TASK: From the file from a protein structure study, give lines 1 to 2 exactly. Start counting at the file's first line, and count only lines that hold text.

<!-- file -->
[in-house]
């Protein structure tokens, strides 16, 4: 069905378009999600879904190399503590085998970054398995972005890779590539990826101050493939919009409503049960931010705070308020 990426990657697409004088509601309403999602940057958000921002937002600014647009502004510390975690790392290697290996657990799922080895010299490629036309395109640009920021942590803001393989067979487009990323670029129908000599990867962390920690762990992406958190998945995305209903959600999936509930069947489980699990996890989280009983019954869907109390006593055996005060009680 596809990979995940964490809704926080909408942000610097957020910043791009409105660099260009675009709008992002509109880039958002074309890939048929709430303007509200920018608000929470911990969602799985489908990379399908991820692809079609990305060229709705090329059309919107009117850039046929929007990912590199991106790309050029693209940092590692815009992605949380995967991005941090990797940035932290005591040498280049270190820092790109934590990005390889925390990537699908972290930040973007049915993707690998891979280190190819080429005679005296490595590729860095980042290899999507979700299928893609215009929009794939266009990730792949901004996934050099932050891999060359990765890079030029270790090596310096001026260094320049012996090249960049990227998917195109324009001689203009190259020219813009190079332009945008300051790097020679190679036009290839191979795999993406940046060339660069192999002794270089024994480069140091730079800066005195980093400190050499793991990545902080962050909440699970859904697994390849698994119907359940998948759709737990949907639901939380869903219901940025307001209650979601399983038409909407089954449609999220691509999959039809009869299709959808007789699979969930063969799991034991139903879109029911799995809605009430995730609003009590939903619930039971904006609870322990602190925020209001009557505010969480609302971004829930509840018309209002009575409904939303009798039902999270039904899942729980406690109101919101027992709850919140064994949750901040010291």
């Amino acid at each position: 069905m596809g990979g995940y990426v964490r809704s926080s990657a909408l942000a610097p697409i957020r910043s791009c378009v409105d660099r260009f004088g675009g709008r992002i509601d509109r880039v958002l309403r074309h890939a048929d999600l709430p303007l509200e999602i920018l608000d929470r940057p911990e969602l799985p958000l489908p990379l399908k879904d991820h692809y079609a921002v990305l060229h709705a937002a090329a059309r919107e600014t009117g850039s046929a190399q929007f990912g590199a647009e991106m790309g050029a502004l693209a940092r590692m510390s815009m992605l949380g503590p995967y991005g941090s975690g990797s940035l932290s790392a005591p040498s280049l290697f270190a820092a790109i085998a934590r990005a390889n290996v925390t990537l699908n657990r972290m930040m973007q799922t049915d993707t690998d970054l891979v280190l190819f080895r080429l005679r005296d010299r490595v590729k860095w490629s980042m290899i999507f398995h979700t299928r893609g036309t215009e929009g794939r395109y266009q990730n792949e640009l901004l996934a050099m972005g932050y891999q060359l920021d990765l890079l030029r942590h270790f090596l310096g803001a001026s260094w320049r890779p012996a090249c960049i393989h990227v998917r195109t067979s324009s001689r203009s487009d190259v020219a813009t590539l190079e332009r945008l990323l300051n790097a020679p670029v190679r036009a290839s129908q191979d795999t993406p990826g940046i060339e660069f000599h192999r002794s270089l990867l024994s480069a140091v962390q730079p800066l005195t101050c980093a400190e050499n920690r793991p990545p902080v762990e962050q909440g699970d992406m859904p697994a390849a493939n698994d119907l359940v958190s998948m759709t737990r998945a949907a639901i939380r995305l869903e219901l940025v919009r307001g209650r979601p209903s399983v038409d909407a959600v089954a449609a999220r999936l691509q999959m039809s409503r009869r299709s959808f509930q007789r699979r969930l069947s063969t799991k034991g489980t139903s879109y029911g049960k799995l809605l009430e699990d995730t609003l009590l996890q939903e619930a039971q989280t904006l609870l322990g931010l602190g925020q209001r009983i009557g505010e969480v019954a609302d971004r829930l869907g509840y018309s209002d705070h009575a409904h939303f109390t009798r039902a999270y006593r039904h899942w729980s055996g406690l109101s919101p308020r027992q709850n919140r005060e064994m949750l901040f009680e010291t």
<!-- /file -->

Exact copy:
[in-house]
């Protein structure tokens, strides 16, 4: 069905378009999600879904190399503590085998970054398995972005890779590539990826101050493939919009409503049960931010705070308020 990426990657697409004088509601309403999602940057958000921002937002600014647009502004510390975690790392290697290996657990799922080895010299490629036309395109640009920021942590803001393989067979487009990323670029129908000599990867962390920690762990992406958190998945995305209903959600999936509930069947489980699990996890989280009983019954869907109390006593055996005060009680 596809990979995940964490809704926080909408942000610097957020910043791009409105660099260009675009709008992002509109880039958002074309890939048929709430303007509200920018608000929470911990969602799985489908990379399908991820692809079609990305060229709705090329059309919107009117850039046929929007990912590199991106790309050029693209940092590692815009992605949380995967991005941090990797940035932290005591040498280049270190820092790109934590990005390889925390990537699908972290930040973007049915993707690998891979280190190819080429005679005296490595590729860095980042290899999507979700299928893609215009929009794939266009990730792949901004996934050099932050891999060359990765890079030029270790090596310096001026260094320049012996090249960049990227998917195109324009001689203009190259020219813009190079332009945008300051790097020679190679036009290839191979795999993406940046060339660069192999002794270089024994480069140091730079800066005195980093400190050499793991990545902080962050909440699970859904697994390849698994119907359940998948759709737990949907639901939380869903219901940025307001209650979601399983038409909407089954449609999220691509999959039809009869299709959808007789699979969930063969799991034991139903879109029911799995809605009430995730609003009590939903619930039971904006609870322990602190925020209001009557505010969480609302971004829930509840018309209002009575409904939303009798039902999270039904899942729980406690109101919101027992709850919140064994949750901040010291």